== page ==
SA runners bid to break jinx

2013-05-31 22:09
Ludwick Mamabolo (Gallo Images)
Durban - A strong South African contingent is desperate to break the foreign stranglehold in the Comrades Marathon "up" run from Durban to Pietermaritzburg on Sunday.

Ludwick Mamabolo, the controversial winner from last year, is among the contenders, along with Nedbank teammates Claude Moshiywa and Bongmusa Mthembu.

Fanie Matshipa, who was second in the last "up" run, is also among the local favouries, with Samancor Chrome colleague Gift Kelehe, while Charles Tjiane from Bonitas and Mr Price's Gert Thys are expected to be in the mix.

The foreign challenge should come from defending "up" run champion, Zimbabwean Stephen Muzhinghi, and Lesotho's Leboka Noto, who was third in 2012.

However, Muzhinghi, a three-time winner of the annual 86km race, has been on a downward spiral after ending seventh last year, with a change of team and injuries hampering his progress.

"He's still fit enough to win the race," his team manager, Lucas Mongatane, said on Friday.

"He's had a very good training regime and should run a good race.

"Mentally I think he's very strong. We've given him all the support he has needed and come Sunday it should be an interesting race.

"He's very determined to win back the title after last year, and one thing I can tell you about him is that he's not a quitter, he's a fighter, and he'll be up there." However, Tjiane felt it could be the end for the Zimbabwean, with the local charge attempting to produce the first South African "up" run winner since Jetman Msutu in 1992.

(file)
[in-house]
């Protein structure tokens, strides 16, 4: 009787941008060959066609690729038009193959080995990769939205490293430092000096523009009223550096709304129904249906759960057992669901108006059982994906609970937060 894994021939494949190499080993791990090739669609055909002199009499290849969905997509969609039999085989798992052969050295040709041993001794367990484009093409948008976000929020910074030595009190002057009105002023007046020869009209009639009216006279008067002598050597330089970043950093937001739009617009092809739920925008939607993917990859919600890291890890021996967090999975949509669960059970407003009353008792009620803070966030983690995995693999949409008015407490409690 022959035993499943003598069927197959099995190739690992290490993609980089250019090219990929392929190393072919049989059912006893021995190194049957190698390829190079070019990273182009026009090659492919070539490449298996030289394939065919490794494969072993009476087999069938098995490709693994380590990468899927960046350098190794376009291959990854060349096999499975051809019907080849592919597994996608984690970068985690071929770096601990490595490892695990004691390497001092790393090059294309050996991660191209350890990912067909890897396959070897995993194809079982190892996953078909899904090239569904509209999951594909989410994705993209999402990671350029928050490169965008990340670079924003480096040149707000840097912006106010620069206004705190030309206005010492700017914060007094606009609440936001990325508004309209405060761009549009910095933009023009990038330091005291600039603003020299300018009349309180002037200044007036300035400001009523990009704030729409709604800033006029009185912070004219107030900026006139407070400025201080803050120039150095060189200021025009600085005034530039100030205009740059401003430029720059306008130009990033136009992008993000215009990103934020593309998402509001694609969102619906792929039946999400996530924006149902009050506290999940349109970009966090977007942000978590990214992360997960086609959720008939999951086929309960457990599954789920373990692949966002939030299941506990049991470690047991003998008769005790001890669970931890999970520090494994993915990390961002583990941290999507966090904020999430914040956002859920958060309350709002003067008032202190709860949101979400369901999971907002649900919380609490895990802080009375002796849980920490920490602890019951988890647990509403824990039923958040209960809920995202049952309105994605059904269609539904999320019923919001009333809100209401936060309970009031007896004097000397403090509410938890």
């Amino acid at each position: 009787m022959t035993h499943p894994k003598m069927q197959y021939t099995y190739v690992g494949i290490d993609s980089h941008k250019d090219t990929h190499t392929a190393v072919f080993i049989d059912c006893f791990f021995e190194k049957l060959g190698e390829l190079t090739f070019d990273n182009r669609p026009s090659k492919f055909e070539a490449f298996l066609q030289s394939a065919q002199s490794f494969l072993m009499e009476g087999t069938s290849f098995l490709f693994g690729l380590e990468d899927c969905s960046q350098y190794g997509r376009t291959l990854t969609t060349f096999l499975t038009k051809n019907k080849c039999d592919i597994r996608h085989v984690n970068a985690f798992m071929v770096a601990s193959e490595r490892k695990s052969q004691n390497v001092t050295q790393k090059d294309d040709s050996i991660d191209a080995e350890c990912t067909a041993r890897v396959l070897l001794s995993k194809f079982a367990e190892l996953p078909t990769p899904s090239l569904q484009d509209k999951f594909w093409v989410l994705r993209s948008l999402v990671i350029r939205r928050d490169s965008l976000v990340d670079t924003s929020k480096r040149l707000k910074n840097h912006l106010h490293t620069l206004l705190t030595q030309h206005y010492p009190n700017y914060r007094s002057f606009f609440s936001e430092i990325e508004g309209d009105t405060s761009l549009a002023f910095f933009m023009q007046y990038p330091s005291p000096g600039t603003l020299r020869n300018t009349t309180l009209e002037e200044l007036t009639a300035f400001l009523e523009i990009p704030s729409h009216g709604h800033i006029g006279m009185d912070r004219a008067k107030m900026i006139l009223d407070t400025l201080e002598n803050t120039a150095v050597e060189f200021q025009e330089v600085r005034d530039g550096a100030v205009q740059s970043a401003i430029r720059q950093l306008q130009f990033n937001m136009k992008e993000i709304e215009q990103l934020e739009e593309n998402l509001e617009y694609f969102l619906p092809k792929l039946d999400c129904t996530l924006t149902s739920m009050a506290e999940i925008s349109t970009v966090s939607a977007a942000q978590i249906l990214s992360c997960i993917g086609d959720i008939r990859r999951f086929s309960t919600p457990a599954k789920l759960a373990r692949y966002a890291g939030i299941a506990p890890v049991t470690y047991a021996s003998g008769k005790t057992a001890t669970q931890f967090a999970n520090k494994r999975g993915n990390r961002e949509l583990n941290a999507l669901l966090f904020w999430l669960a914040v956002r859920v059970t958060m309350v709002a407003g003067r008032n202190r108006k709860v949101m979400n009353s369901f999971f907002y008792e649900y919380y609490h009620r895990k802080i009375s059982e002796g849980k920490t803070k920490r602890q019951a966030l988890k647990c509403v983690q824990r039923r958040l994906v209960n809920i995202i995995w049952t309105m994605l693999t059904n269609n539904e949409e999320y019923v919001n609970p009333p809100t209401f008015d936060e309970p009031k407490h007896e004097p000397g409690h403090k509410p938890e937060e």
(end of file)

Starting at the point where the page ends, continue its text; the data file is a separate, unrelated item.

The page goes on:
"I think it can be a good year for South Africans because a lot of the challengers, especially the foreign ones, are absent or struggling," Tjiane said.

"On the top of that list is Muzhinghi who is here, but he's not been doing so well, and I don't think he has the confidence to win." Mamabolo was absent from Friday's media conference, after only recently being cleared from a positive drugs test following last year's race.

"Ludwick will be even stronger this year. I'm confident about that," said team manager Nick Bester.

"After everything that happened to him, he's a strong contender once again." The women's race, meanwhile, is again expected to be dominated by Russian twins Elena and Olesya Nurgalieva from the Mr Price team.

Elena won a seventh title last year, even though she was hampered by her sister's absence due to the birth of her child.

The biggest challengers for the crown are expected to come from fellow Russian Marina Zhalybina.

The home charge will be led by Kerry Koen, the top South African last year, and Farwar Mentoor, who had previously been the top local ultra runner.

Koen, two places behind Mentoor two years ago and fifth last year, was hoping to go even better this weekend, but admitted beating the Russians was improbable.

"I think all the South Africans would love to win, but the Russian girls have proved time and again that they cannot be written off," Koen said.

"So it's going to take something special to get ahead of them."


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